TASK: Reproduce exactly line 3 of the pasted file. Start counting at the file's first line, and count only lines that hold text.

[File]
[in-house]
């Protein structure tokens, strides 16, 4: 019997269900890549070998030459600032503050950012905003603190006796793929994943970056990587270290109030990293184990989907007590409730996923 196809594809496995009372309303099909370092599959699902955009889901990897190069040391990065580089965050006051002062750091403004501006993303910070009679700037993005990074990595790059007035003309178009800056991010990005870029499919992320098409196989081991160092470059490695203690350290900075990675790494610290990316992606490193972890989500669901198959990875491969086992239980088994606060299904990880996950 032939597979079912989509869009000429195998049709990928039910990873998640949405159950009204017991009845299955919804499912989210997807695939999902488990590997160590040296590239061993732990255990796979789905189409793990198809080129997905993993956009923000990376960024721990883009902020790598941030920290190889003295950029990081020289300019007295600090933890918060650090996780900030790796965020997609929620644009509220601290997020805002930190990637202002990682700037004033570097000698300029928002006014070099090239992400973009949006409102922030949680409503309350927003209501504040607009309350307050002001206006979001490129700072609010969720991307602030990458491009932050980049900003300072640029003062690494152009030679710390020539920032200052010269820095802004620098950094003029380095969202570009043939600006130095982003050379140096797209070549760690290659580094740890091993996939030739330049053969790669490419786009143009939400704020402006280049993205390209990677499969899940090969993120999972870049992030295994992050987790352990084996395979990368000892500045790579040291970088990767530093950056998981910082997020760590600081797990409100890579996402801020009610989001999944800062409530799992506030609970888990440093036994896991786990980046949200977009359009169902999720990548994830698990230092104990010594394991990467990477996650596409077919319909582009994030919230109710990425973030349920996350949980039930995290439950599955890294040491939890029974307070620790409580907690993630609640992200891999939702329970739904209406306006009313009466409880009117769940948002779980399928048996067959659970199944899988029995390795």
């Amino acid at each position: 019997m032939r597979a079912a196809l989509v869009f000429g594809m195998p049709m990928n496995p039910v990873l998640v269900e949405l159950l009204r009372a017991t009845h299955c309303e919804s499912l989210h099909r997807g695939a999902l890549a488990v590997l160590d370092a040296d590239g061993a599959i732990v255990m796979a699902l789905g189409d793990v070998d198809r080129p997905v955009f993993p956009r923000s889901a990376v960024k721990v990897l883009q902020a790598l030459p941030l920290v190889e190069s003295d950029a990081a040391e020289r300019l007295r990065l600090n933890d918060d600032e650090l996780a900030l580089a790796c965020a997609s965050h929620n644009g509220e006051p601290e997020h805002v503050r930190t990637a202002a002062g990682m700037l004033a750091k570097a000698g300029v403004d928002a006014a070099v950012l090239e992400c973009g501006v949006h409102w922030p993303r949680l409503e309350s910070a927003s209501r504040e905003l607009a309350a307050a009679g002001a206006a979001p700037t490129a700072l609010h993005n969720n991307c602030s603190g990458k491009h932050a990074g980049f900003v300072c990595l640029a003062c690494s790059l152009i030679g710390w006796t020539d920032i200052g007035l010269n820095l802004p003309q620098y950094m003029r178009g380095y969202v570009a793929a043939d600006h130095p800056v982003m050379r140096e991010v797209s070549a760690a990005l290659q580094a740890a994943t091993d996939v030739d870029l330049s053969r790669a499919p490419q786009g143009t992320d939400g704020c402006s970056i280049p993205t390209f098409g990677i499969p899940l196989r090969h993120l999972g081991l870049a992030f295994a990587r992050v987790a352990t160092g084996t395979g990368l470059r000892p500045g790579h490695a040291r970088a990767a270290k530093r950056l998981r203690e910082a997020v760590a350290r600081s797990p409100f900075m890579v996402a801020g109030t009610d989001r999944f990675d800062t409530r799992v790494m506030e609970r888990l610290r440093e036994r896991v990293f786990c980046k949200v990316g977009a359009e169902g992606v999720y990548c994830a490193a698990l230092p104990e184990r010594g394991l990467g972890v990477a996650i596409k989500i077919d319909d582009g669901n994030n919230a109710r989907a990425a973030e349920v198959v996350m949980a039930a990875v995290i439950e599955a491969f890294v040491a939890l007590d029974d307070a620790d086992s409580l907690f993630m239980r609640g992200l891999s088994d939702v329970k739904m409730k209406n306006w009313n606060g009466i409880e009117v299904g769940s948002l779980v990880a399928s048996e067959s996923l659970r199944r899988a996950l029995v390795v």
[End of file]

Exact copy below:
């Amino acid at each position: 019997m032939r597979a079912a196809l989509v869009f000429g594809m195998p049709m990928n496995p039910v990873l998640v269900e949405l159950l009204r009372a017991t009845h299955c309303e919804s499912l989210h099909r997807g695939a999902l890549a488990v590997l160590d370092a040296d590239g061993a599959i732990v255990m796979a699902l789905g189409d793990v070998d198809r080129p997905v955009f993993p956009r923000s889901a990376v960024k721990v990897l883009q902020a790598l030459p941030l920290v190889e190069s003295d950029a990081a040391e020289r300019l007295r990065l600090n933890d918060d600032e650090l996780a900030l580089a790796c965020a997609s965050h929620n644009g509220e006051p601290e997020h805002v503050r930190t990637a202002a002062g990682m700037l004033a750091k570097a000698g300029v403004d928002a006014a070099v950012l090239e992400c973009g501006v949006h409102w922030p993303r949680l409503e309350s910070a927003s209501r504040e905003l607009a309350a307050a009679g002001a206006a979001p700037t490129a700072l609010h993005n969720n991307c602030s603190g990458k491009h932050a990074g980049f900003v300072c990595l640029a003062c690494s790059l152009i030679g710390w006796t020539d920032i200052g007035l010269n820095l802004p003309q620098y950094m003029r178009g380095y969202v570009a793929a043939d600006h130095p800056v982003m050379r140096e991010v797209s070549a760690a990005l290659q580094a740890a994943t091993d996939v030739d870029l330049s053969r790669a499919p490419q786009g143009t992320d939400g704020c402006s970056i280049p993205t390209f098409g990677i499969p899940l196989r090969h993120l999972g081991l870049a992030f295994a990587r992050v987790a352990t160092g084996t395979g990368l470059r000892p500045g790579h490695a040291r970088a990767a270290k530093r950056l998981r203690e910082a997020v760590a350290r600081s797990p409100f900075m890579v996402a801020g109030t009610d989001r999944f990675d800062t409530r799992v790494m506030e609970r888990l610290r440093e036994r896991v990293f786990c980046k949200v990316g977009a359009e169902g992606v999720y990548c994830a490193a698990l230092p104990e184990r010594g394991l990467g972890v990477a996650i596409k989500i077919d319909d582009g669901n994030n919230a109710r989907a990425a973030e349920v198959v996350m949980a039930a990875v995290i439950e599955a491969f890294v040491a939890l007590d029974d307070a620790d086992s409580l907690f993630m239980r609640g992200l891999s088994d939702v329970k739904m409730k209406n306006w009313n606060g009466i409880e009117v299904g769940s948002l779980v990880a399928s048996e067959s996923l659970r199944r899988a996950l029995v390795v």